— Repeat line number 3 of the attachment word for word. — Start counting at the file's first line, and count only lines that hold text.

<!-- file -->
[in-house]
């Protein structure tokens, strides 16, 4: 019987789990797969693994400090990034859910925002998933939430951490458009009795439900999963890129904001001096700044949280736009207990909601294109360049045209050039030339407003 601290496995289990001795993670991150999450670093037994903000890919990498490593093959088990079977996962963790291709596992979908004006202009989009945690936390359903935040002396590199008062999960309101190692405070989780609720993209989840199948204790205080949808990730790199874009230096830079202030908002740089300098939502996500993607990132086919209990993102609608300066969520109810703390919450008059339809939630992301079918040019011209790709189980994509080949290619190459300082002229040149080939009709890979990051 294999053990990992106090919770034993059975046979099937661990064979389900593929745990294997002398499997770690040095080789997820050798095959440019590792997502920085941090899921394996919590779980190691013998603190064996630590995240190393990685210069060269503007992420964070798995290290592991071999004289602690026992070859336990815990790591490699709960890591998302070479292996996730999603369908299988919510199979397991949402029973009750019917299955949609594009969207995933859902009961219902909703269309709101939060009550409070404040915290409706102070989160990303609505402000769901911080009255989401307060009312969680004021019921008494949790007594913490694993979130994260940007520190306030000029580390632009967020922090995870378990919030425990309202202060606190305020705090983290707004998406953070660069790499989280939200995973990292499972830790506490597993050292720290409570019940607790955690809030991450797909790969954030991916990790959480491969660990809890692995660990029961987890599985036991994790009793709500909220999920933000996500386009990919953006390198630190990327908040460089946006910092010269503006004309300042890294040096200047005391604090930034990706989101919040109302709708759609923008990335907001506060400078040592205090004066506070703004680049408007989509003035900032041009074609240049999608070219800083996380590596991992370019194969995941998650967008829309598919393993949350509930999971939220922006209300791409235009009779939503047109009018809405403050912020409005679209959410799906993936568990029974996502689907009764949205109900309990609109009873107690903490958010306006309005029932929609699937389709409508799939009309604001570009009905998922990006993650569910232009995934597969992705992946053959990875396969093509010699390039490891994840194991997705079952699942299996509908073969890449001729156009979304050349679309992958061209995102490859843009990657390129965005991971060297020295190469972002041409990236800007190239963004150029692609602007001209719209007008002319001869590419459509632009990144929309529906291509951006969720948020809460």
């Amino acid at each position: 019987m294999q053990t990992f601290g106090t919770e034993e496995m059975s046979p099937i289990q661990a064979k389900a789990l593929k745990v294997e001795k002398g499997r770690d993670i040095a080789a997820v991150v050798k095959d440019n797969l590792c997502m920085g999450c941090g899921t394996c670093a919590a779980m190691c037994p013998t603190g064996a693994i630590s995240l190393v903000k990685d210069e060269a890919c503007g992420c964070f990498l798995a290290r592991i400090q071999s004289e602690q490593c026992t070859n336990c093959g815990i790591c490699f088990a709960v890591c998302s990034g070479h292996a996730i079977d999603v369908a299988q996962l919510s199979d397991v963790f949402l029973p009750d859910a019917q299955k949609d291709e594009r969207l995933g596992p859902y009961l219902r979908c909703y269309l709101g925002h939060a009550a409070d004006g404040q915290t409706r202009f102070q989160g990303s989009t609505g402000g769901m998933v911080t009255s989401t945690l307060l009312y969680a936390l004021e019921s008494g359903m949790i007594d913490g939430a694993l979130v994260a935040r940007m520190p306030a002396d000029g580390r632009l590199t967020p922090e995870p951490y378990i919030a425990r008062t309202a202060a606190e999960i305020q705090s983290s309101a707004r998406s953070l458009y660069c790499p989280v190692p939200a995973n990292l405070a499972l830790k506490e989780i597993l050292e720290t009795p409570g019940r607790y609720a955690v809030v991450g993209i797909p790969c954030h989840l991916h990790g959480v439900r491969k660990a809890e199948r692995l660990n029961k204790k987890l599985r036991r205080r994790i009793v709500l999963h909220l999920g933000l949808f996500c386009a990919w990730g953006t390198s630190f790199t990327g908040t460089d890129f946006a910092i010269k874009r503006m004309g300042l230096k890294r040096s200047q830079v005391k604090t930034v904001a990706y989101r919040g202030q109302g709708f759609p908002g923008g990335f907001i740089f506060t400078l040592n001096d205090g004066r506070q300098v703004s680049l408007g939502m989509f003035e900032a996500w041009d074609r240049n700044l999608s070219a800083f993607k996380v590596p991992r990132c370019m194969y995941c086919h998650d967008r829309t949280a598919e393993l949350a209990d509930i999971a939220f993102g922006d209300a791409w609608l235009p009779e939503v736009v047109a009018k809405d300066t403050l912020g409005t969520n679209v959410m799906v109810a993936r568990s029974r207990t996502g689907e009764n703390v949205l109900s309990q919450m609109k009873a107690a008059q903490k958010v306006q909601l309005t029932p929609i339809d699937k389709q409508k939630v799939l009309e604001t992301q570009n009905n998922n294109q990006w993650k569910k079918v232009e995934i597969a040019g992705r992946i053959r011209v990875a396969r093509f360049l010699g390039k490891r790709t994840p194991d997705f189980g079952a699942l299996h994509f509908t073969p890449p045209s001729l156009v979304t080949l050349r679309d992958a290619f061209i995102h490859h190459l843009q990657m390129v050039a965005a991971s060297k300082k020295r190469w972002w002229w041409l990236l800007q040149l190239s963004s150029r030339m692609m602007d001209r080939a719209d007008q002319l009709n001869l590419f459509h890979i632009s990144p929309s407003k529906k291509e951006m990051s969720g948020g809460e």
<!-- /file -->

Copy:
């Amino acid at each position: 019987m294999q053990t990992f601290g106090t919770e034993e496995m059975s046979p099937i289990q661990a064979k389900a789990l593929k745990v294997e001795k002398g499997r770690d993670i040095a080789a997820v991150v050798k095959d440019n797969l590792c997502m920085g999450c941090g899921t394996c670093a919590a779980m190691c037994p013998t603190g064996a693994i630590s995240l190393v903000k990685d210069e060269a890919c503007g992420c964070f990498l798995a290290r592991i400090q071999s004289e602690q490593c026992t070859n336990c093959g815990i790591c490699f088990a709960v890591c998302s990034g070479h292996a996730i079977d999603v369908a299988q996962l919510s199979d397991v963790f949402l029973p009750d859910a019917q299955k949609d291709e594009r969207l995933g596992p859902y009961l219902r979908c909703y269309l709101g925002h939060a009550a409070d004006g404040q915290t409706r202009f102070q989160g990303s989009t609505g402000g769901m998933v911080t009255s989401t945690l307060l009312y969680a936390l004021e019921s008494g359903m949790i007594d913490g939430a694993l979130v994260a935040r940007m520190p306030a002396d000029g580390r632009l590199t967020p922090e995870p951490y378990i919030a425990r008062t309202a202060a606190e999960i305020q705090s983290s309101a707004r998406s953070l458009y660069c790499p989280v190692p939200a995973n990292l405070a499972l830790k506490e989780i597993l050292e720290t009795p409570g019940r607790y609720a955690v809030v991450g993209i797909p790969c954030h989840l991916h990790g959480v439900r491969k660990a809890e199948r692995l660990n029961k204790k987890l599985r036991r205080r994790i009793v709500l999963h909220l999920g933000l949808f996500c386009a990919w990730g953006t390198s630190f790199t990327g908040t460089d890129f946006a910092i010269k874009r503006m004309g300042l230096k890294r040096s200047q830079v005391k604090t930034v904001a990706y989101r919040g202030q109302g709708f759609p908002g923008g990335f907001i740089f506060t400078l040592n001096d205090g004066r506070q300098v703004s680049l408007g939502m989509f003035e900032a996500w041009d074609r240049n700044l999608s070219a800083f993607k996380v590596p991992r990132c370019m194969y995941c086919h998650d967008r829309t949280a598919e393993l949350a209990d509930i999971a939220f993102g922006d209300a791409w609608l235009p009779e939503v736009v047109a009018k809405d300066t403050l912020g409005t969520n679209v959410m799906v109810a993936r568990s029974r207990t996502g689907e009764n703390v949205l109900s309990q919450m609109k009873a107690a008059q903490k958010v306006q909601l309005t029932p929609i339809d699937k389709q409508k939630v799939l009309e604001t992301q570009n009905n998922n294109q990006w993650k569910k079918v232009e995934i597969a040019g992705r992946i053959r011209v990875a396969r093509f360049l010699g390039k490891r790709t994840p194991d997705f189980g079952a699942l299996h994509f509908t073969p890449p045209s001729l156009v979304t080949l050349r679309d992958a290619f061209i995102h490859h190459l843009q990657m390129v050039a965005a991971s060297k300082k020295r190469w972002w002229w041409l990236l800007q040149l190239s963004s150029r030339m692609m602007d001209r080939a719209d007008q002319l009709n001869l590419f459509h890979i632009s990144p929309s407003k529906k291509e951006m990051s969720g948020g809460e």